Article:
A new study published in the Journal of Child Development found that childhood obesity can affect a child’s math performance and social skills.
Researchers at the University of Missouri followed over 6,000 children from kindergarten through the fifth grade. Data collected for the study included information from parents on the family’s dynamic and reports from teachers on the child’s academic and social progress.
The height and weight of each participating child was also monitored throughout the longitudinal study.
Findings showed that obese children performed worse on math tests from first to fifth grade in comparison to children who were not overweight.
"Obesity that persists across the elementary school years has the potential to compromise several areas of children's development, including their social and emotional well-being and academic performance," said Sara Gable, associate professor of nutrition and exercise physiology at University of Missouri and lead author of the study.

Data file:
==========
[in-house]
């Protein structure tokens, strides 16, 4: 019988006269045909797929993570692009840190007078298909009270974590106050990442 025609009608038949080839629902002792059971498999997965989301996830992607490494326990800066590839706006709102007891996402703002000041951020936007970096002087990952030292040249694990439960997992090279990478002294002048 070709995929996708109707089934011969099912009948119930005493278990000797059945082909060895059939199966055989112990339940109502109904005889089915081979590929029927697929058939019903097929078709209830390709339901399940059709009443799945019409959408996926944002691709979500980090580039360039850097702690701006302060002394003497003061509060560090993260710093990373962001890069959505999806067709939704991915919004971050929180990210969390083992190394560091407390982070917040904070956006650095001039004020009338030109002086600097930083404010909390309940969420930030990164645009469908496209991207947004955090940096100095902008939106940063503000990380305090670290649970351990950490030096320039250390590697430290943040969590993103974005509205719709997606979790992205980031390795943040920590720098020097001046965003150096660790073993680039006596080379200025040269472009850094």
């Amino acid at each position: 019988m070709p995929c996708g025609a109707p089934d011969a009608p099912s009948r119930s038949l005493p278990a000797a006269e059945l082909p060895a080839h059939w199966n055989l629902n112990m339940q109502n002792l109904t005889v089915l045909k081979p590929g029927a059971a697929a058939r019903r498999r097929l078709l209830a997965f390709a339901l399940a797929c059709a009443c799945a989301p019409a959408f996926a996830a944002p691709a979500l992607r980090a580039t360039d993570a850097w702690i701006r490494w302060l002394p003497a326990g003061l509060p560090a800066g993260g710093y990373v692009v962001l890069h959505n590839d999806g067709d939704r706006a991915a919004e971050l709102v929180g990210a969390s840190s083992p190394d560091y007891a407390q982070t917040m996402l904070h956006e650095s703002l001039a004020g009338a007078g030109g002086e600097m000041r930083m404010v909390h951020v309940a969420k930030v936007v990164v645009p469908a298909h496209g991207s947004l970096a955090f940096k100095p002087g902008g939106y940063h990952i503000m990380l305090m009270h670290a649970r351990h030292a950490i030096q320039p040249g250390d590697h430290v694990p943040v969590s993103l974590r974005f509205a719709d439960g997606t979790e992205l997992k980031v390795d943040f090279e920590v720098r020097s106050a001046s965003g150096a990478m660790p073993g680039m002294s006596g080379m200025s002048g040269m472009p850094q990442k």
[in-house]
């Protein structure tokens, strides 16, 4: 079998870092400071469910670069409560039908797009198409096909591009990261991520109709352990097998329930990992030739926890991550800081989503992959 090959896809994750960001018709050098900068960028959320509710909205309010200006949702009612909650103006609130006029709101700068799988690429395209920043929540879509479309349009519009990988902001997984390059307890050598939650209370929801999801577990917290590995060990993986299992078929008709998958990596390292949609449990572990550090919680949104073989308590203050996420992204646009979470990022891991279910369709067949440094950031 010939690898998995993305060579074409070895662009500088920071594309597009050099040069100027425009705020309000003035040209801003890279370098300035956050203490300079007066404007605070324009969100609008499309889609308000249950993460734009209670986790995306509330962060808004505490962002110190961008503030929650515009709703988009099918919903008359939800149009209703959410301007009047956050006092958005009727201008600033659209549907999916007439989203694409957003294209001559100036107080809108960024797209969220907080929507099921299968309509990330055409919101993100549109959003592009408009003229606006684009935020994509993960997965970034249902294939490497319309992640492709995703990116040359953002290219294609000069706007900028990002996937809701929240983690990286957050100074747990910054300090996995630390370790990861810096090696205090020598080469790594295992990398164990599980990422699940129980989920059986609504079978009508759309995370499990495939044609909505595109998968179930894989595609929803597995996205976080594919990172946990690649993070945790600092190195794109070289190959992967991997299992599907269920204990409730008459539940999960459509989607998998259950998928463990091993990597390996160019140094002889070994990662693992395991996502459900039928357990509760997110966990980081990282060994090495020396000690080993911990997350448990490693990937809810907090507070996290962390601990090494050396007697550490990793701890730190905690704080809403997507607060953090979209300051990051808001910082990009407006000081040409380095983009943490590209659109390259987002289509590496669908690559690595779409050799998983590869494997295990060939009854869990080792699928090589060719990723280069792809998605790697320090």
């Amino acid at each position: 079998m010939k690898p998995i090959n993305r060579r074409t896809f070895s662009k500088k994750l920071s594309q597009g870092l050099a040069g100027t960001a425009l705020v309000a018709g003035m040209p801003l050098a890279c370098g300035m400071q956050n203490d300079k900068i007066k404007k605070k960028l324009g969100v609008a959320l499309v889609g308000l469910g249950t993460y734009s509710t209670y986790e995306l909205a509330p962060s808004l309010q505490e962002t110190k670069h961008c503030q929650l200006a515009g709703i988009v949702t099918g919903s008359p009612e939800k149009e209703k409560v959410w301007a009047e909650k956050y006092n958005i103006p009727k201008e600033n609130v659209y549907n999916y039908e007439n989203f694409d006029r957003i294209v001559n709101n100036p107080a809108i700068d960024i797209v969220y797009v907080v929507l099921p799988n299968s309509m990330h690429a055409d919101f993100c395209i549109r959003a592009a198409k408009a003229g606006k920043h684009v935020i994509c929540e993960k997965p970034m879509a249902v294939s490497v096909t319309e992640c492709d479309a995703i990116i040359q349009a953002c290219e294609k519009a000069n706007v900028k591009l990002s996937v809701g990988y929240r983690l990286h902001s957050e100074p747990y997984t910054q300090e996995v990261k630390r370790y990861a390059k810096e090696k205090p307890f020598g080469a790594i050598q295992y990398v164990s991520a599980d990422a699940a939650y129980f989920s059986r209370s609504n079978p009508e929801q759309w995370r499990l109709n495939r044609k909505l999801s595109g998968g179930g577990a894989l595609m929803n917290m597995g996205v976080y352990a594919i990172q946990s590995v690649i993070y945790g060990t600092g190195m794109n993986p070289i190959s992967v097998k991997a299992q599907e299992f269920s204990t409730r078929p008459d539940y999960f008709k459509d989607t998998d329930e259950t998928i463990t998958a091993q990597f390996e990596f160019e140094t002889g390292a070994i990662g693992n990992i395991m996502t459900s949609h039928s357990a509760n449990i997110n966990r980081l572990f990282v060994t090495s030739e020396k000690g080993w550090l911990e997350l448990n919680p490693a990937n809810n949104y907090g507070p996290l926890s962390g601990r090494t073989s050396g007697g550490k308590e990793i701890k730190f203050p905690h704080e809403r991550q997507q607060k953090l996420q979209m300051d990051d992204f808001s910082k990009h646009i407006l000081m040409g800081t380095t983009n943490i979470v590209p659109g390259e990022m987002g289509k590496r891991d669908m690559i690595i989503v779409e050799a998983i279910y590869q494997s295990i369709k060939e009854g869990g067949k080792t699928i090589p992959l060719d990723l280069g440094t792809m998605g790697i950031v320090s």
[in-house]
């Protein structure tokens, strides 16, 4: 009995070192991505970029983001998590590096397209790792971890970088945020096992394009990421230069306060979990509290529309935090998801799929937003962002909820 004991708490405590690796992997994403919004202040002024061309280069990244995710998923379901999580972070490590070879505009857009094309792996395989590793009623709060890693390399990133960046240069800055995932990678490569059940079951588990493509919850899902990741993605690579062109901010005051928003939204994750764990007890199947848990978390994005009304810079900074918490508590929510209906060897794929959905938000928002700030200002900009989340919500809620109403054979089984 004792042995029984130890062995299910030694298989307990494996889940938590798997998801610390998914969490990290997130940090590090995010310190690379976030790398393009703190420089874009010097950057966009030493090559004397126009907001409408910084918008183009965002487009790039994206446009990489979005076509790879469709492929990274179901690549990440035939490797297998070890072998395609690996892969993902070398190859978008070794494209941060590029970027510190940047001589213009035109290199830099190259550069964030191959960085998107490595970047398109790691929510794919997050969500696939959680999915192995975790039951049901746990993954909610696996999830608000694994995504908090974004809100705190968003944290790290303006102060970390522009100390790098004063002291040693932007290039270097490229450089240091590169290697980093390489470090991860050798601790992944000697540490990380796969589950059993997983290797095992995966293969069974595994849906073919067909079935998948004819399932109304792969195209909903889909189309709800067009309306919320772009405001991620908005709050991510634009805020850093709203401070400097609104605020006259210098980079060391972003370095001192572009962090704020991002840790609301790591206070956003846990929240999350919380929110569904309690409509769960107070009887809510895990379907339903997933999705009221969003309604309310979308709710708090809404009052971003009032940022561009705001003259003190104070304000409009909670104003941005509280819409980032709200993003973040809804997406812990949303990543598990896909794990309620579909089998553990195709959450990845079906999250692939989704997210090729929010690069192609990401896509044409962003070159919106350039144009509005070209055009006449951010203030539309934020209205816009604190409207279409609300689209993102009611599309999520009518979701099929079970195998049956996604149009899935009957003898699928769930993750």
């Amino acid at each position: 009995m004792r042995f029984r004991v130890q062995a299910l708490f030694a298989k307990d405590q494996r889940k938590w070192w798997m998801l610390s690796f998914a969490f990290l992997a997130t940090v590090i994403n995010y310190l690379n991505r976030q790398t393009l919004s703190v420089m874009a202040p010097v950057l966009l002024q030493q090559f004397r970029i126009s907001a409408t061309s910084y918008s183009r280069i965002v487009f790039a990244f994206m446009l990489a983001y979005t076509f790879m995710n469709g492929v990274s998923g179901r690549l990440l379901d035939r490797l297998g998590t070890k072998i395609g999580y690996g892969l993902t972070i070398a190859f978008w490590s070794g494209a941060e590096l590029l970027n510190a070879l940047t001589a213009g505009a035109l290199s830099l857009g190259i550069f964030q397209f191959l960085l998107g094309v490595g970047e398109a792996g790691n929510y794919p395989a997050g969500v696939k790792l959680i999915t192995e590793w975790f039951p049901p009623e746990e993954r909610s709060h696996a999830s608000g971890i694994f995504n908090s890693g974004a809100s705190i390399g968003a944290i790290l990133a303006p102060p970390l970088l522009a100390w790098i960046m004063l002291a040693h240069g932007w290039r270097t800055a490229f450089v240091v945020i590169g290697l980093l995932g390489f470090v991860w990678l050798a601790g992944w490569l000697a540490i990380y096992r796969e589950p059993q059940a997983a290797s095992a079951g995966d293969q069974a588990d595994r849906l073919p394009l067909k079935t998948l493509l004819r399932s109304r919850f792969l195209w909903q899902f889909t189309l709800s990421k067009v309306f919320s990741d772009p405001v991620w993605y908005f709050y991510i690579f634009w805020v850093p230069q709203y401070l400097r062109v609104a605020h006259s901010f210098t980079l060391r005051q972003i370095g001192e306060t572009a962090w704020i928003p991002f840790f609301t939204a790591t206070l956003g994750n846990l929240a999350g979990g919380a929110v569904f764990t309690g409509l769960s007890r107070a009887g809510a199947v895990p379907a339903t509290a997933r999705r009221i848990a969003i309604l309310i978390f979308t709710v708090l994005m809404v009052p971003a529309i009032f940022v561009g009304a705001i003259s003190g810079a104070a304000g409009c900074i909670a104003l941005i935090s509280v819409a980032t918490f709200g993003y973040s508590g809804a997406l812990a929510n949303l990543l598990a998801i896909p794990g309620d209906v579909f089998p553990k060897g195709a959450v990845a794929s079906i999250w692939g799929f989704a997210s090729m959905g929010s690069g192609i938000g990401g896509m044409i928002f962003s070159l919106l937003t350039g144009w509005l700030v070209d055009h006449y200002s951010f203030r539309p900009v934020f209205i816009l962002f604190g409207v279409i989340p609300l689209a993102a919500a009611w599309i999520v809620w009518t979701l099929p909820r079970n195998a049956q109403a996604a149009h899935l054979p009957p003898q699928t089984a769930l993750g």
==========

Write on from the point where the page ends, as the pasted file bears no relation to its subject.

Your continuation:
Study authors reported that poor math performance can be an influential factor in determining an obese child’s emotional well-being. Many obese children reported feeling sadder, lonelier, and more anxious than children of healthier weights.
The population of obese youth has tripled since 1980 with 12.5 million children and teens classified as obese by the Center for Disease Control and Prevention.